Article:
This is not to say that Lerer avoids comment on how texts relate to their time and culture.  “Modern children’s literature remains an Edwardian phenomenon” (253), he asserts in a typical comment, and he claims that twentieth century American children’s literature is “nothing less than a literature of winners” (274).  But he offers very little in the way of historical or ethnographic evidence to support these astonishing conclusions.  He just puts them out there as and then acts from that point on as if they were true.

The book is filled with similarly vast, similarly unsupported generalizations.  “Slavery is central to the history of children’s literature,” (19) Lerer claims without evidence–and then doesn’t refer to the idea again.  Or again, “All children’s literature recalls an unrecoverable past, a lost age before adulthood.” (83-4).  All?   Every single bit of it?  And if it always does that, does it do it for child readers, too, and if so, what age earlier than childhood are they recalling?  Or again, “The job of children’s literature is to make sense of things” (107).  So much for nonsense verse.

Childhood, meanwhile, is as generalizable as its literature iis for Lerer.  It “is a time of exploration, an arena of adventure.  Every shipping box becomes a canoe or a spaceship” (150).  So third-world youngsters who actually live in shipping boxes and have never encountered a canoe in life or in books don’t count as real children?  Or again, “Nothing delights a child so much as tools.  But nothing delights a boy so much as new words for those tools” (154).  So much for boys like I once was who can take tools or, preferably, leave them, along with their high-falutin’ names.  Meanwhile, Montgomery’s character Anne of Green Gables is “a lesson in the ways a pictorial and dramatic imagination shapes the lives of female children” (236)–all female children always, apparently.  Lerer is surprisingly assured that children are unaffected by history and culture, alike in all times and places, and that boys and girls are inherently quite different from each other in ways that never change across time.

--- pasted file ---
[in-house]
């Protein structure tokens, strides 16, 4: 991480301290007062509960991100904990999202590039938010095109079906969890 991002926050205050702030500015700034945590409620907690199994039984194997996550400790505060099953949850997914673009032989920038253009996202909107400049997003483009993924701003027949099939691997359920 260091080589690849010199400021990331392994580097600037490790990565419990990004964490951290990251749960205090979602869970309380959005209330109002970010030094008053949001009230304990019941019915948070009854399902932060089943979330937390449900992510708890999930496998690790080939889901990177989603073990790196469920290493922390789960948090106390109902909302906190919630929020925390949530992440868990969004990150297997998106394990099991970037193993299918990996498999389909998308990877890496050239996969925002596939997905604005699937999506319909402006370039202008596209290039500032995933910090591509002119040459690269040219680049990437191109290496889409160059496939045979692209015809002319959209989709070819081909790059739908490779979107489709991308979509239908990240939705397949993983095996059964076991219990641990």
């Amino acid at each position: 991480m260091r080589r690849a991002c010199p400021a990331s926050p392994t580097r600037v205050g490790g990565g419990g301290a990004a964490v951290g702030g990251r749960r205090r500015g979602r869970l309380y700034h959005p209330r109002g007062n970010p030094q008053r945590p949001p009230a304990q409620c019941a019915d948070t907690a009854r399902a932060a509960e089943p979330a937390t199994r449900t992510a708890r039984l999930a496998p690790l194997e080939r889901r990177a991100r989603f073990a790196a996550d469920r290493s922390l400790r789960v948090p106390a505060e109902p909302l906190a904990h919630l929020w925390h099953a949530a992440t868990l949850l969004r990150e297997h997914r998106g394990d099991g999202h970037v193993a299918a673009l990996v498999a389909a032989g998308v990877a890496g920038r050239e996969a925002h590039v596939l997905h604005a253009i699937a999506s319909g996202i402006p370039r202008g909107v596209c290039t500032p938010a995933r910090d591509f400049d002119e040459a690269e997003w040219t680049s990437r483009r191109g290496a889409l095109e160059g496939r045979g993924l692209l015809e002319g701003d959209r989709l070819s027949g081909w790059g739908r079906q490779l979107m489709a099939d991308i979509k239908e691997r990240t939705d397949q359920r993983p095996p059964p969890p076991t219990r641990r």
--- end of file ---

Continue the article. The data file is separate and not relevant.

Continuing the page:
These surely incorrect assumptions seem to underlie Lerer’s decisions about what texts to discuss.  To begin with, he has a very generous sense of what counts as children’s literature.  In early chapters about Greece, Rome, and the middle ages, periods in which, as far as we now know, no literature specifically identified as being intended for children actually existed, he assumes that texts with qualities like those found after children’s literature did come into existence must be children’s literature also–an assumption necessarily based on the ongoing similarity of children and adult ideas about childhood across history.  For instance, he claims just about any didactic text as a text for children, presumably because people in need of learning things must have been young, an assumption the history I’m aware of (and indeed, the people I now know) don’t support.  He also asserts that the medieval play Mankind must have been intended for a young audience because its imagery “fills the play with what could only be an adolescent’s imagination” (67)–as if older people didn’t sometimes like testicle jokes also.